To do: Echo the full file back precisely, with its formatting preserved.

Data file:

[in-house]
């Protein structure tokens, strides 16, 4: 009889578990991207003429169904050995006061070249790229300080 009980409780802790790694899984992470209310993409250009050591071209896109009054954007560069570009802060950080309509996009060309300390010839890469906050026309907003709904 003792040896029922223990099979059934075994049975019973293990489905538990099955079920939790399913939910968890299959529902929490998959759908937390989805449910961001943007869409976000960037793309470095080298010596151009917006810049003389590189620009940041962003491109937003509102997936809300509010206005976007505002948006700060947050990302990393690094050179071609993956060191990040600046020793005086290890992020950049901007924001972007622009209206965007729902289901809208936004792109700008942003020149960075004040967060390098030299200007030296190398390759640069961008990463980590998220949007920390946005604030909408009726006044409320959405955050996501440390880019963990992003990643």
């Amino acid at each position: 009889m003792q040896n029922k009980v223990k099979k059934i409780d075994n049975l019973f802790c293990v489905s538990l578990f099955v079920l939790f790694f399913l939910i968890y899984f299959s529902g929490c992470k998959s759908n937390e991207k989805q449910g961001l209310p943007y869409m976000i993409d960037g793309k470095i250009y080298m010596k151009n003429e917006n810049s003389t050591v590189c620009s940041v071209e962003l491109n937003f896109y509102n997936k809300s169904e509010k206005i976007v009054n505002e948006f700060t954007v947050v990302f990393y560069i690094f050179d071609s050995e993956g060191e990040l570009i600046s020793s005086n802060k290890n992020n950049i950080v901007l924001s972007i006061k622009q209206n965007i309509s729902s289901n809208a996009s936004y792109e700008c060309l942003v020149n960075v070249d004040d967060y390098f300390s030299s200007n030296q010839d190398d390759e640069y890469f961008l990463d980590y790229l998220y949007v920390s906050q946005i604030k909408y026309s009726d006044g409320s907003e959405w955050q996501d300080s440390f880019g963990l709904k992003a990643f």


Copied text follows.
[in-house]
């Protein structure tokens, strides 16, 4: 009889578990991207003429169904050995006061070249790229300080 009980409780802790790694899984992470209310993409250009050591071209896109009054954007560069570009802060950080309509996009060309300390010839890469906050026309907003709904 003792040896029922223990099979059934075994049975019973293990489905538990099955079920939790399913939910968890299959529902929490998959759908937390989805449910961001943007869409976000960037793309470095080298010596151009917006810049003389590189620009940041962003491109937003509102997936809300509010206005976007505002948006700060947050990302990393690094050179071609993956060191990040600046020793005086290890992020950049901007924001972007622009209206965007729902289901809208936004792109700008942003020149960075004040967060390098030299200007030296190398390759640069961008990463980590998220949007920390946005604030909408009726006044409320959405955050996501440390880019963990992003990643």
């Amino acid at each position: 009889m003792q040896n029922k009980v223990k099979k059934i409780d075994n049975l019973f802790c293990v489905s538990l578990f099955v079920l939790f790694f399913l939910i968890y899984f299959s529902g929490c992470k998959s759908n937390e991207k989805q449910g961001l209310p943007y869409m976000i993409d960037g793309k470095i250009y080298m010596k151009n003429e917006n810049s003389t050591v590189c620009s940041v071209e962003l491109n937003f896109y509102n997936k809300s169904e509010k206005i976007v009054n505002e948006f700060t954007v947050v990302f990393y560069i690094f050179d071609s050995e993956g060191e990040l570009i600046s020793s005086n802060k290890n992020n950049i950080v901007l924001s972007i006061k622009q209206n965007i309509s729902s289901n809208a996009s936004y792109e700008c060309l942003v020149n960075v070249d004040d967060y390098f300390s030299s200007n030296q010839d190398d390759e640069y890469f961008l990463d980590y790229l998220y949007v920390s906050q946005i604030k909408y026309s009726d006044g409320s907003e959405w955050q996501d300080s440390f880019g963990l709904k992003a990643f």